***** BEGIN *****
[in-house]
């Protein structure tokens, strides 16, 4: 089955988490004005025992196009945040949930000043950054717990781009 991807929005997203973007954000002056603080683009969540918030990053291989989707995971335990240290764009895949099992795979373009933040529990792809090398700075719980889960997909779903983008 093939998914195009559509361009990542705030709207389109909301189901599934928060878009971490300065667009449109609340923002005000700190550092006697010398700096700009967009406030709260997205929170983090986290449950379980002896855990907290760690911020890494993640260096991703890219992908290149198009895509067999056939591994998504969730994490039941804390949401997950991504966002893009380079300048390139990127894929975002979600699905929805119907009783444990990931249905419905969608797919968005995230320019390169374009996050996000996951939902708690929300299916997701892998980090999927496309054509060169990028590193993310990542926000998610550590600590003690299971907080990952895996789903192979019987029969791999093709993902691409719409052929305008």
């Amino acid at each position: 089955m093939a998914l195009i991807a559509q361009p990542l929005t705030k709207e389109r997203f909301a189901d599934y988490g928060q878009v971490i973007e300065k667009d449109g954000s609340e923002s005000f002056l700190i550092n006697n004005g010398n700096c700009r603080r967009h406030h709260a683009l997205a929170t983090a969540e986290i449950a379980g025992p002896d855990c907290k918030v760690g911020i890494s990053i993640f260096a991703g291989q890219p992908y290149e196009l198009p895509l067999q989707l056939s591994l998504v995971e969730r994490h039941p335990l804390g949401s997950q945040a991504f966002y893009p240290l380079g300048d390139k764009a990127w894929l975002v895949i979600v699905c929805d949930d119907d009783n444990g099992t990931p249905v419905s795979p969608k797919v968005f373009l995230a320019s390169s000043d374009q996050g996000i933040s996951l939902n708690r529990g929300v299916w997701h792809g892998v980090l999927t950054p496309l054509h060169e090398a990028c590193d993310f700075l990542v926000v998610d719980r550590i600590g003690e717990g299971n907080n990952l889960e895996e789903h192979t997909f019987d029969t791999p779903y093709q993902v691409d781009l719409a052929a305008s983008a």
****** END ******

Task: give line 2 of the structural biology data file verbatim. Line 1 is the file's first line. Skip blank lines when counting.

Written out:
């Protein structure tokens, strides 16, 4: 089955988490004005025992196009945040949930000043950054717990781009 991807929005997203973007954000002056603080683009969540918030990053291989989707995971335990240290764009895949099992795979373009933040529990792809090398700075719980889960997909779903983008 093939998914195009559509361009990542705030709207389109909301189901599934928060878009971490300065667009449109609340923002005000700190550092006697010398700096700009967009406030709260997205929170983090986290449950379980002896855990907290760690911020890494993640260096991703890219992908290149198009895509067999056939591994998504969730994490039941804390949401997950991504966002893009380079300048390139990127894929975002979600699905929805119907009783444990990931249905419905969608797919968005995230320019390169374009996050996000996951939902708690929300299916997701892998980090999927496309054509060169990028590193993310990542926000998610550590600590003690299971907080990952895996789903192979019987029969791999093709993902691409719409052929305008």